New tool in cane toad fight

31 Aug, 2011 09:46 AM

AUSTRALIAN scientists have identified a new potential weapon in the battle to control invading cane toads in Australia.

Professor Richard Shine from the University of Sydney led the study, which found a way to affect the growth of tadpole by using its own chemicals.

When cane toad eggs are exposed to this particular chemical emitted from tadpoles, the offspring from those eggs were less likely to survive.

Those exposed also grew much slower than a normal cane toad, developing into small toads, unlikely to survive in the wild.

These tadpoles would also be much more vulnerable to predation, being half the size of a regular cane toad and significantly weaker.

Professor Shine, one of the country's leading researchers into the impact and control of the cane toad, said that the findings means that native species would not be affected if this were to be implemented.

Ben Scott-Virtue, field coordinator at the Kimberley Toad Busters welcomed the research which he said backed up his belief that toads needed to be stopped from a minimalistic level and using a variety of approaches.

"It really is the most effective way, if you can get them in the egg stage then that is fantastic," Mr Scott-Virtue said.

He said the toads had made it past Kununurra, and were now about 30 kilometres west of the Kimberley town.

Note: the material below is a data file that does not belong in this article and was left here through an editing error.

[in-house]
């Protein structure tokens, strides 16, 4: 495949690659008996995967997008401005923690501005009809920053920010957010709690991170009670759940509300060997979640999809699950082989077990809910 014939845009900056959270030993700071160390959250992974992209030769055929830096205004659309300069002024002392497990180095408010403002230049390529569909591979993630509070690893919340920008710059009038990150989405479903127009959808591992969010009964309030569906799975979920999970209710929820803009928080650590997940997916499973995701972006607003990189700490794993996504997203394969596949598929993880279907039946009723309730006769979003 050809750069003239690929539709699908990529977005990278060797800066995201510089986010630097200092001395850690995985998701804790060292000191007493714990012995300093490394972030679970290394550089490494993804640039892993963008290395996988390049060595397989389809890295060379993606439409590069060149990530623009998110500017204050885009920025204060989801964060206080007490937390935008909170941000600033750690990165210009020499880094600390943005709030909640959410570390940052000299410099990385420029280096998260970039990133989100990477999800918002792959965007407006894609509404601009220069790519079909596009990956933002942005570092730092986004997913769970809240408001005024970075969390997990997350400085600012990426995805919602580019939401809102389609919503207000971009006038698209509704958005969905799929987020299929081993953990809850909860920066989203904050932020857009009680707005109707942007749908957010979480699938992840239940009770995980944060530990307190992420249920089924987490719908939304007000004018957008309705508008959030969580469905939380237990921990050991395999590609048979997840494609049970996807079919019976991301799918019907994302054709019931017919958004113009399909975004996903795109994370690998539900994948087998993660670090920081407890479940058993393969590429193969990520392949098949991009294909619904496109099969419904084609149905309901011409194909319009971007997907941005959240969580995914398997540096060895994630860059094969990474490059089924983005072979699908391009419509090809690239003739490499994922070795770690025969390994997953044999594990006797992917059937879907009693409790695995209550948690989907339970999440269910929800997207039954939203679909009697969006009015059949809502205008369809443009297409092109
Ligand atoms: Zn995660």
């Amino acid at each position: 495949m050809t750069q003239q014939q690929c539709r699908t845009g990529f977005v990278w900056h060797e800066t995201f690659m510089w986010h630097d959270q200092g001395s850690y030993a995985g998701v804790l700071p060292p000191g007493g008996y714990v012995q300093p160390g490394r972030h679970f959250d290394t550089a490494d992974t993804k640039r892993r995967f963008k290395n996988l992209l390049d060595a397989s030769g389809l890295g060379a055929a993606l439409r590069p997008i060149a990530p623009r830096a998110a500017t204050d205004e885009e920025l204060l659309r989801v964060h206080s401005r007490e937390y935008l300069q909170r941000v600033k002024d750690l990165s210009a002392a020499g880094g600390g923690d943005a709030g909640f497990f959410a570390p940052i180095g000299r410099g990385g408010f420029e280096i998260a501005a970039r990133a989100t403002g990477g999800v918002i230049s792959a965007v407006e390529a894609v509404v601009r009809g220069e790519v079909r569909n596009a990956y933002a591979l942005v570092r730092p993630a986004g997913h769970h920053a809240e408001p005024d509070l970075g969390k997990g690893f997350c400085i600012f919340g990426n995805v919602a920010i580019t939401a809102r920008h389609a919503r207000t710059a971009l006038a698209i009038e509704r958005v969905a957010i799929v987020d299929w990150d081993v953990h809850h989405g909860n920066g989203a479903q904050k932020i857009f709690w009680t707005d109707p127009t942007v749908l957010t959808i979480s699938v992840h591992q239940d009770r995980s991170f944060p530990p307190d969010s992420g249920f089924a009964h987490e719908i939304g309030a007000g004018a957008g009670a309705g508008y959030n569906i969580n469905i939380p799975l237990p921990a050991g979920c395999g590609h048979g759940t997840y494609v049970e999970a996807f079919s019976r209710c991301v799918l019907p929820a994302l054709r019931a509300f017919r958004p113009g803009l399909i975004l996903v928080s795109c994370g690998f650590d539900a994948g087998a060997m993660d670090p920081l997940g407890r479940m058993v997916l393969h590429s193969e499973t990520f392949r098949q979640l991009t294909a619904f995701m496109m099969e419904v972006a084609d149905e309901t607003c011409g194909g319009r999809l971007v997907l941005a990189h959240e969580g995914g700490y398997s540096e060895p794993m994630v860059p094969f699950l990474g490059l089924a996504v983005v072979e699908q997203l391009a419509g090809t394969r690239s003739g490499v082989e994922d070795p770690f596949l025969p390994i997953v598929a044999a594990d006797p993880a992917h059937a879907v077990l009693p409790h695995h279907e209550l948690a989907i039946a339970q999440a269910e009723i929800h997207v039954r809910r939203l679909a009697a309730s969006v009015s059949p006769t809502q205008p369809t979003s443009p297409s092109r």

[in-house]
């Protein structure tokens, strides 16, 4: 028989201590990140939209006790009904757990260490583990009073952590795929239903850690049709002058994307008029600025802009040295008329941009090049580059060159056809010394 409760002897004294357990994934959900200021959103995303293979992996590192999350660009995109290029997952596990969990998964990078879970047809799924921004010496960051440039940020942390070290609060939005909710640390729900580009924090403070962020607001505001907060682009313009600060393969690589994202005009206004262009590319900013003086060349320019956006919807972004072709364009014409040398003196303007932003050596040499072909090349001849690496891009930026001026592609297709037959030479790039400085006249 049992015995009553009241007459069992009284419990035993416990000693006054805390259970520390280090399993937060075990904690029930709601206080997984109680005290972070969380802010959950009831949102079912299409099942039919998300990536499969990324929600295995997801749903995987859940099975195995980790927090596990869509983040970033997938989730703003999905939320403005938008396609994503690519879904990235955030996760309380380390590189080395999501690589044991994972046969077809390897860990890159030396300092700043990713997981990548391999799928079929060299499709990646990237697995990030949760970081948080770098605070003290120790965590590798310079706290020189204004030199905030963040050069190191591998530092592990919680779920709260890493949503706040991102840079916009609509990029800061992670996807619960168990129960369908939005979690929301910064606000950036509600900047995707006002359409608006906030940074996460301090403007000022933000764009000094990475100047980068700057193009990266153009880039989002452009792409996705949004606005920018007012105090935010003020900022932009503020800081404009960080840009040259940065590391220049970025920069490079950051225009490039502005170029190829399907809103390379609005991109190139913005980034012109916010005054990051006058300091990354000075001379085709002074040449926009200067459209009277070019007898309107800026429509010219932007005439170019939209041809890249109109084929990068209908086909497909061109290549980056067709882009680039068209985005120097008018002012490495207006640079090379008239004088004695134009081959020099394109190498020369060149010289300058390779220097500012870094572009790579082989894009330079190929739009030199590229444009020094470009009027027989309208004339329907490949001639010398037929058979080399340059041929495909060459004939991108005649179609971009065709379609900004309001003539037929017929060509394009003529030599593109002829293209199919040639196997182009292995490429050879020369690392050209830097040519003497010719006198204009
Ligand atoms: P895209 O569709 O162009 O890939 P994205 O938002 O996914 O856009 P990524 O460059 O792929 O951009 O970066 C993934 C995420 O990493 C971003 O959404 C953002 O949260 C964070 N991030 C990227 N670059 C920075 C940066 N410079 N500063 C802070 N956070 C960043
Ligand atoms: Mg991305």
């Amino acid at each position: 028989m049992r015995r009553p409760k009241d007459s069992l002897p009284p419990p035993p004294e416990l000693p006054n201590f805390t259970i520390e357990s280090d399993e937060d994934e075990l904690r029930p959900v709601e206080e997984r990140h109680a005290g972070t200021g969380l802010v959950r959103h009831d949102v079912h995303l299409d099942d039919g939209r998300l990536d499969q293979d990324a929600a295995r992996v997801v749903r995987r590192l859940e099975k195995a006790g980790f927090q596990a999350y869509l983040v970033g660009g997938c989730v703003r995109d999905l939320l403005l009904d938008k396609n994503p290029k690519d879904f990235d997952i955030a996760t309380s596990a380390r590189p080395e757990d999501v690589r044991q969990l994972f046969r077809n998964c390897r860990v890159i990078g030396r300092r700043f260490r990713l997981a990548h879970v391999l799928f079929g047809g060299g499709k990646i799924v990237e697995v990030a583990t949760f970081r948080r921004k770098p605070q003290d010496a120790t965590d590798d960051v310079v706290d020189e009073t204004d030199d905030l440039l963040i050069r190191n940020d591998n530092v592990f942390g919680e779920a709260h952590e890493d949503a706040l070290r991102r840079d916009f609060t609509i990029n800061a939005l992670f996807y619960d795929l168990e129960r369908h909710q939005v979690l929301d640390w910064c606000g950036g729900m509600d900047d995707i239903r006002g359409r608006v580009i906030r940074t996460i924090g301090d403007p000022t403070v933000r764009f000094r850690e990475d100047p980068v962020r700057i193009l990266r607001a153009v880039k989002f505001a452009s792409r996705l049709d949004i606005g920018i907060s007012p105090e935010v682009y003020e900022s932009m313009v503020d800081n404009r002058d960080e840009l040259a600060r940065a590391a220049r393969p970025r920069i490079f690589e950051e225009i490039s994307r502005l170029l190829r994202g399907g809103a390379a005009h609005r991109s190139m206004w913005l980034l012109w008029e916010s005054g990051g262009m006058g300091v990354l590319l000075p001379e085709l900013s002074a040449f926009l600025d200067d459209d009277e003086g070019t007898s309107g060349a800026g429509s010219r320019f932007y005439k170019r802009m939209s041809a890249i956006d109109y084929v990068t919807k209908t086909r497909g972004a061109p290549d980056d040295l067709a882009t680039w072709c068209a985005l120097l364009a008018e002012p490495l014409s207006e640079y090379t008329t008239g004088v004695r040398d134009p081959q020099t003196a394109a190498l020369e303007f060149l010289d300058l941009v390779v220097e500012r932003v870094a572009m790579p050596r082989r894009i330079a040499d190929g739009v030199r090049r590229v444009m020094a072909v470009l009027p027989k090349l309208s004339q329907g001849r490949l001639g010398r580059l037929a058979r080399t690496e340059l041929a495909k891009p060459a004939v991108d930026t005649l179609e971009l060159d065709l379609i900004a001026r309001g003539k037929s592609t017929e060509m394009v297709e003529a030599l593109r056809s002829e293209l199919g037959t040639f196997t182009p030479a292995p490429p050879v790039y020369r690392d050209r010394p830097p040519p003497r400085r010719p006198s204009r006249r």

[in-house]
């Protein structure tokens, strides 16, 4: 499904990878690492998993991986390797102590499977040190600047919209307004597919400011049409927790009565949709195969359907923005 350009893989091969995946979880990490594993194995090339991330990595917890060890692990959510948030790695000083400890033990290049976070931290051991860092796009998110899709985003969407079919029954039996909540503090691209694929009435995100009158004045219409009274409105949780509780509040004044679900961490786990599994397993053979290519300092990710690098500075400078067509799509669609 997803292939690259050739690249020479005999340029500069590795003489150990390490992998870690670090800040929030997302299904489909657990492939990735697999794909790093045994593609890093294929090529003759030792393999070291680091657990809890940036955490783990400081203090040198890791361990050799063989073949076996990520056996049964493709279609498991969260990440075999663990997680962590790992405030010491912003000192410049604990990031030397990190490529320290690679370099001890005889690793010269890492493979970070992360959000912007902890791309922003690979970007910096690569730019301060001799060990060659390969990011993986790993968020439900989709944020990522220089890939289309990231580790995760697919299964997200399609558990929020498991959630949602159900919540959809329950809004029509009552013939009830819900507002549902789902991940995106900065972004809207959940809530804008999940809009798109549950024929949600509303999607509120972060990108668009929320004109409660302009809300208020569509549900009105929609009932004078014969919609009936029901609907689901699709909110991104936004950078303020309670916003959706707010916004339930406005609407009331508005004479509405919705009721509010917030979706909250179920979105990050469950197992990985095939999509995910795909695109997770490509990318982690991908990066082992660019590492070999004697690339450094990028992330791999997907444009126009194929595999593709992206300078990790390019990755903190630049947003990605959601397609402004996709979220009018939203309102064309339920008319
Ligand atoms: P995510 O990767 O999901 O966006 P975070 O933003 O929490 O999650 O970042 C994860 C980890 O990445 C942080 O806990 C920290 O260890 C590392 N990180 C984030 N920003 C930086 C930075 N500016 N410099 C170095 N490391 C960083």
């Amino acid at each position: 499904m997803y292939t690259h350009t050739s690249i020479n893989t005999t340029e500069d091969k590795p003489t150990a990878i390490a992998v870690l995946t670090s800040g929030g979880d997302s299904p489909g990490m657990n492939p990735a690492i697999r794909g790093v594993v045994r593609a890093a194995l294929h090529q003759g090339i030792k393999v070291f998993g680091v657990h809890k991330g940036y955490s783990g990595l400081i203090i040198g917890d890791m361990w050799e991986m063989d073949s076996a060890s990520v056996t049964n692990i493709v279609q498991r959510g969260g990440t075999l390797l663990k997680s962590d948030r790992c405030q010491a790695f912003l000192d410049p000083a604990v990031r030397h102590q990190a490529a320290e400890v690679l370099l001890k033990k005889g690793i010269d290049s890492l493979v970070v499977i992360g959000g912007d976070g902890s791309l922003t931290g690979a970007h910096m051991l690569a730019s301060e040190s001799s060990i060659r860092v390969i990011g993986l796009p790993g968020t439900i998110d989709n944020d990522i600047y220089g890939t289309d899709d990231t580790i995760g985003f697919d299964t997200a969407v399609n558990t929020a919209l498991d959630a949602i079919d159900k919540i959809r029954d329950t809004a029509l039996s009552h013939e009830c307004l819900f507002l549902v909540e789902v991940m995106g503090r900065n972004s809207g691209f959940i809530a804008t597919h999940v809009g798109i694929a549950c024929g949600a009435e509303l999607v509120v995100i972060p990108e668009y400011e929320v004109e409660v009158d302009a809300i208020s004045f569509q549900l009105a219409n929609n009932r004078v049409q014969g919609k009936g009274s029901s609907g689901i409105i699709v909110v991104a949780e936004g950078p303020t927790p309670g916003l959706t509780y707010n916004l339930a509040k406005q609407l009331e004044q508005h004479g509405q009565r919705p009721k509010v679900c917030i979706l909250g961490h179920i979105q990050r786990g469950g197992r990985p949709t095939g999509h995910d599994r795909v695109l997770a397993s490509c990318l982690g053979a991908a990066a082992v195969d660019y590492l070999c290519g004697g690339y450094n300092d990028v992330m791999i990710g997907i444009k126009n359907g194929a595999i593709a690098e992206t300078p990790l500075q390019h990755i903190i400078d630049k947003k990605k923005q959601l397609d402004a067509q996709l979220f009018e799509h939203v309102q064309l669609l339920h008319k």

At the peak of the wet season, hundreds of adult toads could be found in one night but that number had reduced dramatically in recent weeks with "toad busters" struggling to find a dozen at previous hotspots.

He said it was always going to be a battle when trying to eliminate "the most fertile animal on face on the planet" and he was confident that research such as Professor Shine's would eventually lead to their demise.

Professor Shine said that ideally his research would be used with a combination of other tools to combat the toad spreading, while also being used locally in Queensland to reduce numbers and eventually eliminate

"I am hopeful that this will be a component of the strategy," he said.

"There is a lot of research being done on this; this is just one of them and a combination of them has got all sorts of potential.

He said the next step was to work out what the chemical actually was, and to ensure it had no negative implications on other fauna.

Professor Shine's findings are being published in the Royal Society's Biology Letters today.



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